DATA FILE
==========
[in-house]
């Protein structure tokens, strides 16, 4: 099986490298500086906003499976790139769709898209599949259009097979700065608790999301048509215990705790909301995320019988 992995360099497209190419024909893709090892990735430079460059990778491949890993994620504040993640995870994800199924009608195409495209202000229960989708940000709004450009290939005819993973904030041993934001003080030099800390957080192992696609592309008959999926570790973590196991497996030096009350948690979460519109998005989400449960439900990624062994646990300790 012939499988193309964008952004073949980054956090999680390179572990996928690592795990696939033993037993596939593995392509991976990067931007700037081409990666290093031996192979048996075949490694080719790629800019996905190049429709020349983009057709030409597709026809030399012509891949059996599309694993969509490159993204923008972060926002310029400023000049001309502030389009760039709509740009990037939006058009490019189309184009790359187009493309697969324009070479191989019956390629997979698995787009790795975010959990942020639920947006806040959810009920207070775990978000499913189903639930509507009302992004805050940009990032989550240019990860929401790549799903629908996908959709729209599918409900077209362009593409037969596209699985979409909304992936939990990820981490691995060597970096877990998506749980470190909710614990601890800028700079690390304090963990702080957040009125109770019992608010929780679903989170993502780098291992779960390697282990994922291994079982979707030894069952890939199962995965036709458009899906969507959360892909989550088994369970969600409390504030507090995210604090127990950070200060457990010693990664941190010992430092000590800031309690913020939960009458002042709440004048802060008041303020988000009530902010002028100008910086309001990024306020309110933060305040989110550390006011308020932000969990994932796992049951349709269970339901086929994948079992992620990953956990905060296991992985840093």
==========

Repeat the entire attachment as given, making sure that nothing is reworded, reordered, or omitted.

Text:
[in-house]
């Protein structure tokens, strides 16, 4: 099986490298500086906003499976790139769709898209599949259009097979700065608790999301048509215990705790909301995320019988 992995360099497209190419024909893709090892990735430079460059990778491949890993994620504040993640995870994800199924009608195409495209202000229960989708940000709004450009290939005819993973904030041993934001003080030099800390957080192992696609592309008959999926570790973590196991497996030096009350948690979460519109998005989400449960439900990624062994646990300790 012939499988193309964008952004073949980054956090999680390179572990996928690592795990696939033993037993596939593995392509991976990067931007700037081409990666290093031996192979048996075949490694080719790629800019996905190049429709020349983009057709030409597709026809030399012509891949059996599309694993969509490159993204923008972060926002310029400023000049001309502030389009760039709509740009990037939006058009490019189309184009790359187009493309697969324009070479191989019956390629997979698995787009790795975010959990942020639920947006806040959810009920207070775990978000499913189903639930509507009302992004805050940009990032989550240019990860929401790549799903629908996908959709729209599918409900077209362009593409037969596209699985979409909304992936939990990820981490691995060597970096877990998506749980470190909710614990601890800028700079690390304090963990702080957040009125109770019992608010929780679903989170993502780098291992779960390697282990994922291994079982979707030894069952890939199962995965036709458009899906969507959360892909989550088994369970969600409390504030507090995210604090127990950070200060457990010693990664941190010992430092000590800031309690913020939960009458002042709440004048802060008041303020988000009530902010002028100008910086309001990024306020309110933060305040989110550390006011308020932000969990994932796992049951349709269970339901086929994948079992992620990953956990905060296991992985840093």